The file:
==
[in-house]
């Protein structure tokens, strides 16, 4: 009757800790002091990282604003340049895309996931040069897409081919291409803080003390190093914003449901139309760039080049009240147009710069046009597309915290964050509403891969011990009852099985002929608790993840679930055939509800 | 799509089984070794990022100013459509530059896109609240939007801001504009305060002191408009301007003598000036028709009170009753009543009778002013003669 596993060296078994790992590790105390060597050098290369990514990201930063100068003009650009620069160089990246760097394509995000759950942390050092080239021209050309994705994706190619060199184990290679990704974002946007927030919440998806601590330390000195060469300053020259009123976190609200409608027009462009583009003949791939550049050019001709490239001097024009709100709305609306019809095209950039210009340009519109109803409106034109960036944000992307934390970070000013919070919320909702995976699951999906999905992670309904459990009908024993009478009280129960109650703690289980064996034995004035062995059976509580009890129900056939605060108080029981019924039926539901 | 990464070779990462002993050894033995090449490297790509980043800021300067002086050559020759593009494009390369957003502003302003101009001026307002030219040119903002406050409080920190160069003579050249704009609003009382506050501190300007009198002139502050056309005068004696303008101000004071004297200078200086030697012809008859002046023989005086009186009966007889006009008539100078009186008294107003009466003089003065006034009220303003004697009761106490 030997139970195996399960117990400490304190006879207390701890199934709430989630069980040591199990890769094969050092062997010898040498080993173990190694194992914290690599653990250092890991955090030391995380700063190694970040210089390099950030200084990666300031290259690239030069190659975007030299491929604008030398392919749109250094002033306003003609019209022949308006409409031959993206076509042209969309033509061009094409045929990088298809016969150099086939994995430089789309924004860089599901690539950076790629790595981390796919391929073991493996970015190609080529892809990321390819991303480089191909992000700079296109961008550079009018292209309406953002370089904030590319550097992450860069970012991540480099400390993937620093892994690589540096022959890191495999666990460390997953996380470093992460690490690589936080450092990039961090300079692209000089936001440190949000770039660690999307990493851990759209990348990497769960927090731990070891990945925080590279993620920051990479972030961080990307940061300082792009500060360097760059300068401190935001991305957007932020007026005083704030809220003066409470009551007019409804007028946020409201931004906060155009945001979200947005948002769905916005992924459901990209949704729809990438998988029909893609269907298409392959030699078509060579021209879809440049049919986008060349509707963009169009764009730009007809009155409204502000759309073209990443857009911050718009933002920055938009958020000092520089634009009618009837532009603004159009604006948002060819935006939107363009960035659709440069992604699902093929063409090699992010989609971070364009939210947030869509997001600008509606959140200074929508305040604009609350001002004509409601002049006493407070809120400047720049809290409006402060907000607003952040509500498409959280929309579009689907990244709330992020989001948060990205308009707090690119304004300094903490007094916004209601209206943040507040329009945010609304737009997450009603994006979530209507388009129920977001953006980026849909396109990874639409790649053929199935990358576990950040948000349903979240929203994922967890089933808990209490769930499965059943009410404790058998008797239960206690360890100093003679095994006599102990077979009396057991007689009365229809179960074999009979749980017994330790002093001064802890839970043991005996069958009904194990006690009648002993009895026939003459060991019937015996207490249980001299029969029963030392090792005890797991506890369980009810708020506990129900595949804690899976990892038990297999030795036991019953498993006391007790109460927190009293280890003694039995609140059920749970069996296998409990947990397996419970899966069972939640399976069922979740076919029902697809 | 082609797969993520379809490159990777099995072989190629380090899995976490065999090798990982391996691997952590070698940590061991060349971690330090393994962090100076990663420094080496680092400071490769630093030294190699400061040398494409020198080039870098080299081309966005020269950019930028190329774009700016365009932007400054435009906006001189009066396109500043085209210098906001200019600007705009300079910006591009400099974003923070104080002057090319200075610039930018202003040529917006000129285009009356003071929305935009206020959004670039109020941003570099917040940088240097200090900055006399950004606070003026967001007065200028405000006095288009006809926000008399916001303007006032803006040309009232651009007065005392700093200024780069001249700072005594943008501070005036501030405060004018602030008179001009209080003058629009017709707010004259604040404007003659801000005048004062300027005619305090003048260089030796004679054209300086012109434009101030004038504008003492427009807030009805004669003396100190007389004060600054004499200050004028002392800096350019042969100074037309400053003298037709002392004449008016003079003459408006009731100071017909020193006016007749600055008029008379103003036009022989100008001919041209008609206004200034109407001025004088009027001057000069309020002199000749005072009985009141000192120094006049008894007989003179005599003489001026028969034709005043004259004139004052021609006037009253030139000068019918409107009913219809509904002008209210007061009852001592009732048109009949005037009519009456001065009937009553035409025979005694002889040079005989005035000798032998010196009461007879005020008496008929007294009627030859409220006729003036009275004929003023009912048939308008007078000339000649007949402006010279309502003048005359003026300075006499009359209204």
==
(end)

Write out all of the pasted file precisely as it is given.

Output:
[in-house]
């Protein structure tokens, strides 16, 4: 009757800790002091990282604003340049895309996931040069897409081919291409803080003390190093914003449901139309760039080049009240147009710069046009597309915290964050509403891969011990009852099985002929608790993840679930055939509800 | 799509089984070794990022100013459509530059896109609240939007801001504009305060002191408009301007003598000036028709009170009753009543009778002013003669 596993060296078994790992590790105390060597050098290369990514990201930063100068003009650009620069160089990246760097394509995000759950942390050092080239021209050309994705994706190619060199184990290679990704974002946007927030919440998806601590330390000195060469300053020259009123976190609200409608027009462009583009003949791939550049050019001709490239001097024009709100709305609306019809095209950039210009340009519109109803409106034109960036944000992307934390970070000013919070919320909702995976699951999906999905992670309904459990009908024993009478009280129960109650703690289980064996034995004035062995059976509580009890129900056939605060108080029981019924039926539901 | 990464070779990462002993050894033995090449490297790509980043800021300067002086050559020759593009494009390369957003502003302003101009001026307002030219040119903002406050409080920190160069003579050249704009609003009382506050501190300007009198002139502050056309005068004696303008101000004071004297200078200086030697012809008859002046023989005086009186009966007889006009008539100078009186008294107003009466003089003065006034009220303003004697009761106490 030997139970195996399960117990400490304190006879207390701890199934709430989630069980040591199990890769094969050092062997010898040498080993173990190694194992914290690599653990250092890991955090030391995380700063190694970040210089390099950030200084990666300031290259690239030069190659975007030299491929604008030398392919749109250094002033306003003609019209022949308006409409031959993206076509042209969309033509061009094409045929990088298809016969150099086939994995430089789309924004860089599901690539950076790629790595981390796919391929073991493996970015190609080529892809990321390819991303480089191909992000700079296109961008550079009018292209309406953002370089904030590319550097992450860069970012991540480099400390993937620093892994690589540096022959890191495999666990460390997953996380470093992460690490690589936080450092990039961090300079692209000089936001440190949000770039660690999307990493851990759209990348990497769960927090731990070891990945925080590279993620920051990479972030961080990307940061300082792009500060360097760059300068401190935001991305957007932020007026005083704030809220003066409470009551007019409804007028946020409201931004906060155009945001979200947005948002769905916005992924459901990209949704729809990438998988029909893609269907298409392959030699078509060579021209879809440049049919986008060349509707963009169009764009730009007809009155409204502000759309073209990443857009911050718009933002920055938009958020000092520089634009009618009837532009603004159009604006948002060819935006939107363009960035659709440069992604699902093929063409090699992010989609971070364009939210947030869509997001600008509606959140200074929508305040604009609350001002004509409601002049006493407070809120400047720049809290409006402060907000607003952040509500498409959280929309579009689907990244709330992020989001948060990205308009707090690119304004300094903490007094916004209601209206943040507040329009945010609304737009997450009603994006979530209507388009129920977001953006980026849909396109990874639409790649053929199935990358576990950040948000349903979240929203994922967890089933808990209490769930499965059943009410404790058998008797239960206690360890100093003679095994006599102990077979009396057991007689009365229809179960074999009979749980017994330790002093001064802890839970043991005996069958009904194990006690009648002993009895026939003459060991019937015996207490249980001299029969029963030392090792005890797991506890369980009810708020506990129900595949804690899976990892038990297999030795036991019953498993006391007790109460927190009293280890003694039995609140059920749970069996296998409990947990397996419970899966069972939640399976069922979740076919029902697809 | 082609797969993520379809490159990777099995072989190629380090899995976490065999090798990982391996691997952590070698940590061991060349971690330090393994962090100076990663420094080496680092400071490769630093030294190699400061040398494409020198080039870098080299081309966005020269950019930028190329774009700016365009932007400054435009906006001189009066396109500043085209210098906001200019600007705009300079910006591009400099974003923070104080002057090319200075610039930018202003040529917006000129285009009356003071929305935009206020959004670039109020941003570099917040940088240097200090900055006399950004606070003026967001007065200028405000006095288009006809926000008399916001303007006032803006040309009232651009007065005392700093200024780069001249700072005594943008501070005036501030405060004018602030008179001009209080003058629009017709707010004259604040404007003659801000005048004062300027005619305090003048260089030796004679054209300086012109434009101030004038504008003492427009807030009805004669003396100190007389004060600054004499200050004028002392800096350019042969100074037309400053003298037709002392004449008016003079003459408006009731100071017909020193006016007749600055008029008379103003036009022989100008001919041209008609206004200034109407001025004088009027001057000069309020002199000749005072009985009141000192120094006049008894007989003179005599003489001026028969034709005043004259004139004052021609006037009253030139000068019918409107009913219809509904002008209210007061009852001592009732048109009949005037009519009456001065009937009553035409025979005694002889040079005989005035000798032998010196009461007879005020008496008929007294009627030859409220006729003036009275004929003023009912048939308008007078000339000649007949402006010279309502003048005359003026300075006499009359209204």